The Lake Travis school board has three seats up for grabs, drawing 11 candidates, including a husband and wife who were once sued by the district for filing voluminous public records requests for documents regarding spending and administrative decisions.
Known as a high-performing district, the 10,387-student Lake Travis is grappling with booming growth, and expects nearly 3,000 additional students in the next five years. Also growing is the district’s annual recapture payment to the state, which hit $43.5 million this year. Under state school finance laws, school districts like Lake Travis that have high land values, and hence strong property tax revenues, are required to pay a portion of their property tax levy to the state to help subsidize districts with lower property values.
Incumbent Guy Clayton is being challenged by David Lovelace, a parent who has made five previous bids to get on the school board.
Clayton, a financial advisor, grew up attending Lake Travis schools and is a 1990 Lake Travis High graduate. He has served on the board for the past nine years. Clayton said he’s focused on managing the district’s growth, having the district’s CFO find more ways to cut costs and budget efficiencies, and finding ways to enhance school security and safety. Clayton said his financial background helps him analyze the district’s budget and the impact of school finance laws. He said the district is financially transparent, with details about the budget, financial statements, debt service analysis, and its check registers available online. In response to criticism from Lovelace, Clayton says any lobbying the district does is handled by senior staff at no cost when they go down to the Capitol and talk to state representatives. The district also receives some lobbying help, he said, as a member of groups such as the Fast Growth School Coalition, which shares information and resources about the unique challenges faced by fast growth districts in Texas.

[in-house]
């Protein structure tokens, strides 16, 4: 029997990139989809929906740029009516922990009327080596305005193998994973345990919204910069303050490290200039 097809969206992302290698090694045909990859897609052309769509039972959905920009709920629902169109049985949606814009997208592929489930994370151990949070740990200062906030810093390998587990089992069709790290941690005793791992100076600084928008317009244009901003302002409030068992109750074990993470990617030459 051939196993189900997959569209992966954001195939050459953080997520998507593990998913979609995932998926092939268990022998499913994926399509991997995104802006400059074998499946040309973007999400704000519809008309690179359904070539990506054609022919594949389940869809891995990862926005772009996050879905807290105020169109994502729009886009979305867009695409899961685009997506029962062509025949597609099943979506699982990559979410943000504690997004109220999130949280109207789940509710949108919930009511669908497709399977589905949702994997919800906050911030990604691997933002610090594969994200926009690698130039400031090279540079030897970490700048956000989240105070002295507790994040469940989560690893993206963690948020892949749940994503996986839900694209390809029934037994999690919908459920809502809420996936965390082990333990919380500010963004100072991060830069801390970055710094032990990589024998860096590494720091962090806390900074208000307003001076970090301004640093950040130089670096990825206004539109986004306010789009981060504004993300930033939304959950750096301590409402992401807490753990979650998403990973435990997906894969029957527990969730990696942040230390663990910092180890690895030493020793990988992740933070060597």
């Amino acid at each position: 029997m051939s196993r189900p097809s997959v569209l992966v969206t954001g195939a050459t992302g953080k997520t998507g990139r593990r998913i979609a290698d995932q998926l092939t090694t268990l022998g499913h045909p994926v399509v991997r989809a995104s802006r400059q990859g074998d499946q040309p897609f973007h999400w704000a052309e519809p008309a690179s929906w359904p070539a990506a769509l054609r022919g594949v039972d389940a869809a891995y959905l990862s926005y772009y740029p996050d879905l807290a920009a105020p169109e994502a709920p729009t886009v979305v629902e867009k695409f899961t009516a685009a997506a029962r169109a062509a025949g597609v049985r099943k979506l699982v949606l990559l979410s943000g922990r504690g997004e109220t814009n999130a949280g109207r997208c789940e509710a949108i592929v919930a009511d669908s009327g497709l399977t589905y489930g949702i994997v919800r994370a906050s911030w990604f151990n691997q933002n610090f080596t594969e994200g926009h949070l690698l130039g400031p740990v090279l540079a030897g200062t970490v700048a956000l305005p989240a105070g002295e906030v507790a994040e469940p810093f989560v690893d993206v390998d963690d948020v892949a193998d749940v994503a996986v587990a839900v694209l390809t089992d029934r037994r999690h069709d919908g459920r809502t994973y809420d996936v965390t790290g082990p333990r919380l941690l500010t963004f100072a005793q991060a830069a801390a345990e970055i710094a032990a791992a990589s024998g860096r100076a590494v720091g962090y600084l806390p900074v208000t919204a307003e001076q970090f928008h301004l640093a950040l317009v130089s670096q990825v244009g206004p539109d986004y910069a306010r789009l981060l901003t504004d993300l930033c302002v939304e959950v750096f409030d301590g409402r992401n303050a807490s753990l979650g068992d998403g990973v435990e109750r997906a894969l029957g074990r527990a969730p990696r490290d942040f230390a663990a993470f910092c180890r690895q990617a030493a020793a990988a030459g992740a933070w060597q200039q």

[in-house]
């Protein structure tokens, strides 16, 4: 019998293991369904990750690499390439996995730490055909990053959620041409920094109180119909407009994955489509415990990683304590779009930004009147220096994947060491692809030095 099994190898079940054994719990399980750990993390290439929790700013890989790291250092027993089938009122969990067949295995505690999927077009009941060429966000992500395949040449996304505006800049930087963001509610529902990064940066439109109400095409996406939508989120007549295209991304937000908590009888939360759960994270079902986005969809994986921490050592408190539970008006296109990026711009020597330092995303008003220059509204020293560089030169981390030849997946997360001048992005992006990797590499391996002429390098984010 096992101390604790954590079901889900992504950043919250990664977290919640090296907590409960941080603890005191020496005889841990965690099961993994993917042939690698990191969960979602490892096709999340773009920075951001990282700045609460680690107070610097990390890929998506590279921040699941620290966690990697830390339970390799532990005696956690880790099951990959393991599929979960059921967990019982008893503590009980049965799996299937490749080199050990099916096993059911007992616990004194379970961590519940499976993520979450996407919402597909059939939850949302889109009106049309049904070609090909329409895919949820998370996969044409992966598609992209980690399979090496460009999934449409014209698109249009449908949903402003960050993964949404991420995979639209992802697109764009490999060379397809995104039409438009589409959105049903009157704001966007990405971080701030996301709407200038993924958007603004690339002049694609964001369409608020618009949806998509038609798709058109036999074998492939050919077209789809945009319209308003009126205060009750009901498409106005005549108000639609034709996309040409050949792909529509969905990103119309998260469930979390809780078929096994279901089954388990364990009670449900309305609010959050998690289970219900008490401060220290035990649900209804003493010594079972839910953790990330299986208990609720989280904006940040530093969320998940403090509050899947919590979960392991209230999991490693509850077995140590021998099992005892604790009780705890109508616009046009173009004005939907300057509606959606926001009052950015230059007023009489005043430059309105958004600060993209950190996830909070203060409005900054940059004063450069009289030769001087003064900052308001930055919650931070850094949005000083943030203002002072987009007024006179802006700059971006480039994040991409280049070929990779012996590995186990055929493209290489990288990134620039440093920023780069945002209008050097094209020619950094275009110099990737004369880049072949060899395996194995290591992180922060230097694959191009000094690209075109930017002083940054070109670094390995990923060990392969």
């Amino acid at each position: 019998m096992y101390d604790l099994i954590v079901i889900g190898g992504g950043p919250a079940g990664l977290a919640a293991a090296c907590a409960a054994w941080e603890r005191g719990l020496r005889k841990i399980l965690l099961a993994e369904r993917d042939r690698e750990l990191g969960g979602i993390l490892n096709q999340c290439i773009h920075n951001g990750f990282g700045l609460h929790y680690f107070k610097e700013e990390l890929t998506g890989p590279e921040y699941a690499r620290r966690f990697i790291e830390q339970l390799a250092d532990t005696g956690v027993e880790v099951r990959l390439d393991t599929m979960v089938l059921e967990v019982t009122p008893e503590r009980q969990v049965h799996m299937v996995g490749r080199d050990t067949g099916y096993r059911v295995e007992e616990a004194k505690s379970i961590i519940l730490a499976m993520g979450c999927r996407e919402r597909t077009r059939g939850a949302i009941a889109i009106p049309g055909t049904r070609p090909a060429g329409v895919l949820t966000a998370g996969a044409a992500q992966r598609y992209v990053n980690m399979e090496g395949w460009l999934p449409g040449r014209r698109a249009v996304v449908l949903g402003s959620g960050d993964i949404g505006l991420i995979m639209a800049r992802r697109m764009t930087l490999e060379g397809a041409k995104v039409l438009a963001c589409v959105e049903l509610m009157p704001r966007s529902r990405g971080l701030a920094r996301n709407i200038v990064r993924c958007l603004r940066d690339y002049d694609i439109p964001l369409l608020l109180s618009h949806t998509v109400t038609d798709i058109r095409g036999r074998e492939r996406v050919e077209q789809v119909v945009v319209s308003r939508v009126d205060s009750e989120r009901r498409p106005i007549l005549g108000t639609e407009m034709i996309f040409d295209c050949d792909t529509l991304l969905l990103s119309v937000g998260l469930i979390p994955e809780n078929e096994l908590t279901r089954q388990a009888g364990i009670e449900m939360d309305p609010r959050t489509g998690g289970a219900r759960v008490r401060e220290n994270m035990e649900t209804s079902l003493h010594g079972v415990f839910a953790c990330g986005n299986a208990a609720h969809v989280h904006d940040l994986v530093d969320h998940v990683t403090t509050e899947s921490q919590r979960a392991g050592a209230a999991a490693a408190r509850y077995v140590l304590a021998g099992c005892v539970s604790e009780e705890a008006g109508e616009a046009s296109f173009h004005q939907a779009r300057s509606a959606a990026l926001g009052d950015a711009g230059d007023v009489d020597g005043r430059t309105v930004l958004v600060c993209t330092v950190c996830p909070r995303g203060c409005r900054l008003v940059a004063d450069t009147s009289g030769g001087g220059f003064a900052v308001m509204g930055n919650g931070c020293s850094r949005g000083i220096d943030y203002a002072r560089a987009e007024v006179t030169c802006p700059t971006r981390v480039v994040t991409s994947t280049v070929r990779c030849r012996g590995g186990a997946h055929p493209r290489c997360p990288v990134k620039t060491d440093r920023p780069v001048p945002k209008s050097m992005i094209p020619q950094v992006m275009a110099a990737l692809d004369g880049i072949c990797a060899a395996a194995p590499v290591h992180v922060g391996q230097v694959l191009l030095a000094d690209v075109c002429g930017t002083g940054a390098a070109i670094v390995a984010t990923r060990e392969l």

Lovelace, an electrical engineer, said the district and board members must be more open and transparent about spending and other decisions, and should not pay for any legislative lobbying. He said the district should only focus on education and academic achievement. He questioned Superintendent Brad Lancaster’s salary — a base salary of $316,865, plus benefits — and also said he is opposed to any tax increases, saying the district must live within its means.
Lovelace, and his wife Melissa, who is running for another school board seat in the May 5 election, were sued in 2006 by the school district, which claimed the couple buried the district’s staff with excessive open records requests. According to the district, the couple requested more than 2,200 records in one year, including as many as 238 requests in a 24-hour period. School officials at that time estimated the requests and complaints submitted by the Lovelaces between August 2005 and September 2006 amounted to $700,000 in staff time and labor.